This topic I can discuss very easily having had a number of years working at this myself. I wrote one years ago when things were a lot simpler and everyone was not connected via the internet and this battle has been going on for a long time. If you are curious as to what an EMR that is outdated looks like and how it functioned see the related reading below.
A big part of this battle too is to bring the CEOs and other offers of a company right in to the picture, instead of the attitude of “It’s for those guys over there” as electronic medical records and the support and encouragement goes a lot further than getting a system, installing it, setting up training while the CEO sits back and watches and criticizes, wondering why there’s no enthusiasm, plain and simple. It takes a team effort and the commander of the ship by today’s standards needs to get involved too, not just a “do what I say” attitude, although I have been saying that for 2 years on this blog, but I don’t know if the message has sunk in yet. The CEOs and others still want to sit back and do things the old way with paper, so what does this do to encourage the clinicians, well not much.
Of course, there is the money issue right now too, and we can’t have any of the above unless we have funds to finance. One other area to encourage clinicians to use medical records is us, as patients, to take control of our own fate and start using a PHR, this whole thing is teamwork and once a doctor finds out how simple it can be to have us share credible health records and information, well you be the judge of that, but it would tend to also not only increase an awareness, but an ability to participate.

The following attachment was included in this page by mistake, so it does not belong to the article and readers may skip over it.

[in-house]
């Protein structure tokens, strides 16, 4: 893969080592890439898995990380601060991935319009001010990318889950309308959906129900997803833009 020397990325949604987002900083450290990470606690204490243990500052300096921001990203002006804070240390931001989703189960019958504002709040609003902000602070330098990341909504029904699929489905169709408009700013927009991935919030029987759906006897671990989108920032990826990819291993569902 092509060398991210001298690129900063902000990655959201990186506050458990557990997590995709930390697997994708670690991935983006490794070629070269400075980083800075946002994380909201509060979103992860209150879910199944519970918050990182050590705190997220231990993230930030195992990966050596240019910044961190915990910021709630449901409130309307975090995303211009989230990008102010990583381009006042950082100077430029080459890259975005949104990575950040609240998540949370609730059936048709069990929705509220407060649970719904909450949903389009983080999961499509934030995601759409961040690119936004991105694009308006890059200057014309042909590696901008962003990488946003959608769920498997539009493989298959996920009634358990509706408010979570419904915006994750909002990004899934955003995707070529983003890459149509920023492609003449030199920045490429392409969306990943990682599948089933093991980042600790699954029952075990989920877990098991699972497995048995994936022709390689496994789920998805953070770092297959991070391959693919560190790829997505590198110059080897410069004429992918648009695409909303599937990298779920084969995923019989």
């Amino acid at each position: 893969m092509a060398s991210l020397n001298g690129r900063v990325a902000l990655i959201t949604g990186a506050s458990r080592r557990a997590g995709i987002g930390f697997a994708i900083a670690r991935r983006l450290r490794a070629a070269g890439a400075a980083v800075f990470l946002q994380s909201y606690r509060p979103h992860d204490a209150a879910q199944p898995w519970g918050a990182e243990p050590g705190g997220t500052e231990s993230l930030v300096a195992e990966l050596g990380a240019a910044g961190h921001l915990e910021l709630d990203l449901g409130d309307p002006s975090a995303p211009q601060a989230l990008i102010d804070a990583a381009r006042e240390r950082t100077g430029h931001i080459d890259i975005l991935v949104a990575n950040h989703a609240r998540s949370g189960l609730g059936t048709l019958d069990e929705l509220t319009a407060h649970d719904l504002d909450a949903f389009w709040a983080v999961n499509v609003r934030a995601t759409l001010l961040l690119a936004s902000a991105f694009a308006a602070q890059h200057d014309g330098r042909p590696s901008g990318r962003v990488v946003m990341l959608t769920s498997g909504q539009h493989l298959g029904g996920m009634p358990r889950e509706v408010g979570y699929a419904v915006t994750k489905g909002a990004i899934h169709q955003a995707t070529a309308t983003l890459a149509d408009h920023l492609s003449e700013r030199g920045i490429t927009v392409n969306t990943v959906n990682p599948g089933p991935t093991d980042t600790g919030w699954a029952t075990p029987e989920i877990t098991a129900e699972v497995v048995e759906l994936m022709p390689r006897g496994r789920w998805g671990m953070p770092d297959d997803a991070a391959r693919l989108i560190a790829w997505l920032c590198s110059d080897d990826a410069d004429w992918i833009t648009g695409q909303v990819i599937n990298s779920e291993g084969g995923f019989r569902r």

We have had clinical studies still done on paper too, so when you are collecting via a paper method, again what does that do to encourage clinicians?
I watched the hearings in front of the Senate and just my own personal opinion, I would have felt a lot better if all in attendance there would have had an idea or at least seen a PHR or had the experience of going to a physician who used an electronic medical records system, as these are the folks who give the yes or no for our Health IT package.
Maybe it’s just me, but I can’t help but feel things go a lot easier to comprehend if a little homework study is maybe done first? (Nobody talks to me on Twitter anymore about PHRs unless they get one and try it out), ask the folks who follow me (grin), that’s the first thing I ask, did you try out the software, it’s free and only takes a little of your time, so don’t try to profess to be an advisor or expert unless you have tried one out for goodness sakes as it is a consumer product for everyone, otherwise we just have a lot of talk and nothing gets moving.
In the meantime, let’s hear from the Wall Street Journal with a representative from Allscripts and hear what he has to say on the subject. BD